A good way to keep your focus on the stated problem is to be clear, for yourself, what purpose every sentence and every paragraph in your essay serves in relation to the problem of elaborating the reasons for the occurrence of the Industrial Revolution. In essays, sentences usually serve the purpose of clarifying the topic of a paragraph, while paragraphs serve the purpose of clarifying the topic of an essay. Obviously for that to work, you need to sure what the topic of both the essay as a whole is and what the topic of each paragraph is. You seem to start out knowing what the topic of your essay is, but you seem to give up on writing paragraphs that explicitly clarify that topic before you reach the half-way point. As for individual paragraphs, some are more unified than others, but you have tendency to avoid writing specific topic sentences, and a (perhaps resulting) tendency to write sentences that are not clearly intended to clarify the topic of the paragraph.
Consider the paragraph beginning "According to J. L. Hammond, the effects of the Industrial Revolution brought masses of people from the rural centers to the city urban centers." This paragraph begins by discussing the impact of the Industrial Revolution on people of the time: migration to the cities, higher standards of living, exploitation, slums, disease. The paragraph concludes by talking about longer term consequences: modern science, modern war, capitalism, socialism. You could improve a paragraph like this by writing a clear topic sentence (as the first sentence of the paragraph); e.g., "The industrial revolution had an immediate impact on living conditions for the people of 18th- and 19th-century Britain." As you can see, a topic sentence is a general statement that serves to indicate the subject of the paragraph. Obviously if you do something like that, then you would need to delete from that paragraph the stuff about the later impact of the industrial revolution (modern science, modern war). You may then decide, however, that the paragraph contributes little to the topic of the essay as a whole, and delete the whole thing! Or, you may decide that the migration to the cities were not just a consequence of industrialization but also a cause of further industrialization (by increasing the amount of cheap labor in the cities). In that case you might keep some of that paragraph, and write a different topic sentence.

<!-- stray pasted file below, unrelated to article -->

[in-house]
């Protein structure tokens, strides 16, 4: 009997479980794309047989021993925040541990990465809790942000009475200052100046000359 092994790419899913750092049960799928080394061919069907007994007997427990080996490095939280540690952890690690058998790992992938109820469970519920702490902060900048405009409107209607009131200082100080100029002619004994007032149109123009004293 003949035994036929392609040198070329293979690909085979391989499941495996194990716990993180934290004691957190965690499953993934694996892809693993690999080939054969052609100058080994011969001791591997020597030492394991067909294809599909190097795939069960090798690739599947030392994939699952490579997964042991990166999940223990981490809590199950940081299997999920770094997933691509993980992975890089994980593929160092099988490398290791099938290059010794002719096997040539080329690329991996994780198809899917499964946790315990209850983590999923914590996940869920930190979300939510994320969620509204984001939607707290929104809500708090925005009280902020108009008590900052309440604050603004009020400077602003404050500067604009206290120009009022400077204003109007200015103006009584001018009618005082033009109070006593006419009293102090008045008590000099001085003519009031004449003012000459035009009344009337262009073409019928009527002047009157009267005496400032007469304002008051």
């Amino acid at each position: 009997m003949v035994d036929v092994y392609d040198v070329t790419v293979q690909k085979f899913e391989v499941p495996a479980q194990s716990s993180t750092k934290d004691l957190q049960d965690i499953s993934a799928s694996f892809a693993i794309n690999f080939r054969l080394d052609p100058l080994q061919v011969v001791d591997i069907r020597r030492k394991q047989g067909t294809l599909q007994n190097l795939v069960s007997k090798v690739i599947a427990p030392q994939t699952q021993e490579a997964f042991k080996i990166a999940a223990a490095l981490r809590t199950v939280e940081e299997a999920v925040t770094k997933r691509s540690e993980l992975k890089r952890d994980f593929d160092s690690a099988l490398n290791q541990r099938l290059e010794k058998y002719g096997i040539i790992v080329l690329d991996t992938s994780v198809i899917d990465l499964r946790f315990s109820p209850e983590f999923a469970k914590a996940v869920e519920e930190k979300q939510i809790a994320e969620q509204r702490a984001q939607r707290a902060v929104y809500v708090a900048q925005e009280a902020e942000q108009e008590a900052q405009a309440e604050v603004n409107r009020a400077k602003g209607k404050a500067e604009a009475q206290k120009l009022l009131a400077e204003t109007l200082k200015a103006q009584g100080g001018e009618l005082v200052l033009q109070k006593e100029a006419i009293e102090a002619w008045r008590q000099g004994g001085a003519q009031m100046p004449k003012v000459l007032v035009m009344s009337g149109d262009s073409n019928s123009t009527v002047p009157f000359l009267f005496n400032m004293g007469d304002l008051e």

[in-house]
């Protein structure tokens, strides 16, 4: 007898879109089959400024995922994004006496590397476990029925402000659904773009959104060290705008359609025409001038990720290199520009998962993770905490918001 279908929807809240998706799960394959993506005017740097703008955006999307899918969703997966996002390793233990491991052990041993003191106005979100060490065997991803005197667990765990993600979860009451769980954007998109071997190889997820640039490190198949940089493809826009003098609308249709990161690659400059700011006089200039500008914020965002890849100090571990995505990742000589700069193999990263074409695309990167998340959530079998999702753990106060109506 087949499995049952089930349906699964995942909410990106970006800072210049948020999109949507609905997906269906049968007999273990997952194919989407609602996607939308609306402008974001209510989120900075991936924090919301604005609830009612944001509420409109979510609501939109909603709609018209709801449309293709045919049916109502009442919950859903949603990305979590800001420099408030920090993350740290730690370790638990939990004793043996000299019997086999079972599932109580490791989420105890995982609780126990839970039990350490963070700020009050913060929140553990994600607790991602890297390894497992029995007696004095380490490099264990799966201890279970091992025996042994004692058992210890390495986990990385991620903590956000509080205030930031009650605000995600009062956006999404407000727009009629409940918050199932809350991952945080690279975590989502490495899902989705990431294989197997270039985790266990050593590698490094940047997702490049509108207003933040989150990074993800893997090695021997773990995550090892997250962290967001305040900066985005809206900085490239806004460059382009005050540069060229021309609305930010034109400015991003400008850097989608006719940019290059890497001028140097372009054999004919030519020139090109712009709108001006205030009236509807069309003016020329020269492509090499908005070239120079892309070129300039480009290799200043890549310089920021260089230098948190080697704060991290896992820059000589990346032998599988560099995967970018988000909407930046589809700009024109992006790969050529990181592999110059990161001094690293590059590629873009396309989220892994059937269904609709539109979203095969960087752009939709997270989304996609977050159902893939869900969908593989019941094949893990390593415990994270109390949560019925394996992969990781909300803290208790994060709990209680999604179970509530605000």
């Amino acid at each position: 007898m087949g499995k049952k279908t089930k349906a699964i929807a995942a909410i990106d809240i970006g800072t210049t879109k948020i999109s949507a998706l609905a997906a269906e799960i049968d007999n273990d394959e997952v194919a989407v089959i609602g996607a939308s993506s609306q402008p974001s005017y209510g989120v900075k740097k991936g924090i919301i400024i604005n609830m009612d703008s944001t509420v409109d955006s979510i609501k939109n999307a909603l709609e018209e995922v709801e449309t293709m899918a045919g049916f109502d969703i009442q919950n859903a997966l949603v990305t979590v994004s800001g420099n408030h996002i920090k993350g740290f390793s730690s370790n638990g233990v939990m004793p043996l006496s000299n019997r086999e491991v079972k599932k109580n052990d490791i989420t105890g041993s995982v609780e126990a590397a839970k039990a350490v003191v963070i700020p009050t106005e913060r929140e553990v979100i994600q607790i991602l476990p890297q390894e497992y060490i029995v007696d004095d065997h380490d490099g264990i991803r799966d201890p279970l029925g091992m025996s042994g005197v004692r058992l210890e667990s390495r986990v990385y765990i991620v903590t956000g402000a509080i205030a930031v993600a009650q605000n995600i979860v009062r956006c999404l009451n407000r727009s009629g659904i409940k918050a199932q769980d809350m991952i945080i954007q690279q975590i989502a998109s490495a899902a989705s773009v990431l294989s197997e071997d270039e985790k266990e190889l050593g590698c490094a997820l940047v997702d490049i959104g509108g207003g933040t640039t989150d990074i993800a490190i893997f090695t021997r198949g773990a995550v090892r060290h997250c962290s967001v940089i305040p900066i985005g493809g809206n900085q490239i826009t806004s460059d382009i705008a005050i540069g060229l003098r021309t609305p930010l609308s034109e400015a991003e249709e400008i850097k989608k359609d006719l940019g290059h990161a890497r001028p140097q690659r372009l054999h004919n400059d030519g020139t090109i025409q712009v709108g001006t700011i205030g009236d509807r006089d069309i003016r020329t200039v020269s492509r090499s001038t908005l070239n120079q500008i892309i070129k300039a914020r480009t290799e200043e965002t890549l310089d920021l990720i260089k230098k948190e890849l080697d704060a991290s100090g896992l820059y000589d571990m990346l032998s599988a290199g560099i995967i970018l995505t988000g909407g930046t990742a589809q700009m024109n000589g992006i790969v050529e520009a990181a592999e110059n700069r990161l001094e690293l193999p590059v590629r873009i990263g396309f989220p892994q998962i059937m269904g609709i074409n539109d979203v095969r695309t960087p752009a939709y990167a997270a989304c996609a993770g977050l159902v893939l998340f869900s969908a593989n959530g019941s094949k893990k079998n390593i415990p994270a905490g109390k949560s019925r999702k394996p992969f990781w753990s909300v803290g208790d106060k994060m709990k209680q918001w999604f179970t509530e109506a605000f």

Perhaps that sounds very complicated, but it doesn't take long to get the hang of it. Things might be less complicated if you divided your essay into argumentative sections from the beginning. You might devote one paragraph to the growing labor force, for instance. You might devote another to trade, or another to the availability of natural resources. The important point is that you should isolate distinct reasons (for the emergence of industrialization) and deal with them in distinct paragraphs.
For instance, you discuss inventions and discoveries in a couple of different places in your essay. How about devoting one paragraph (or one section) of your essay exclusively to that topic. Imagine the topic sentence: "A number of crucial inventions in Britain helped get the industrial revolution under way." (I'm sure you could write something better than that). Your next step would be to gather all the relevant information about inventions and discoveries together under that topic. Now you should have one strong argument about one cause of the industrial revolution. When your done, you will then just need a neat transition to get you to your next topic. Something like this, for example: Of course inventions would have been useless without an adequate labor force to work the new machines. [So now weve moved on naturally, as it seems, to talking about the labor force. Easy!]
I hope that's enough to be getting on with.
Best wishes, EJ.
Submitted by: gsboncamper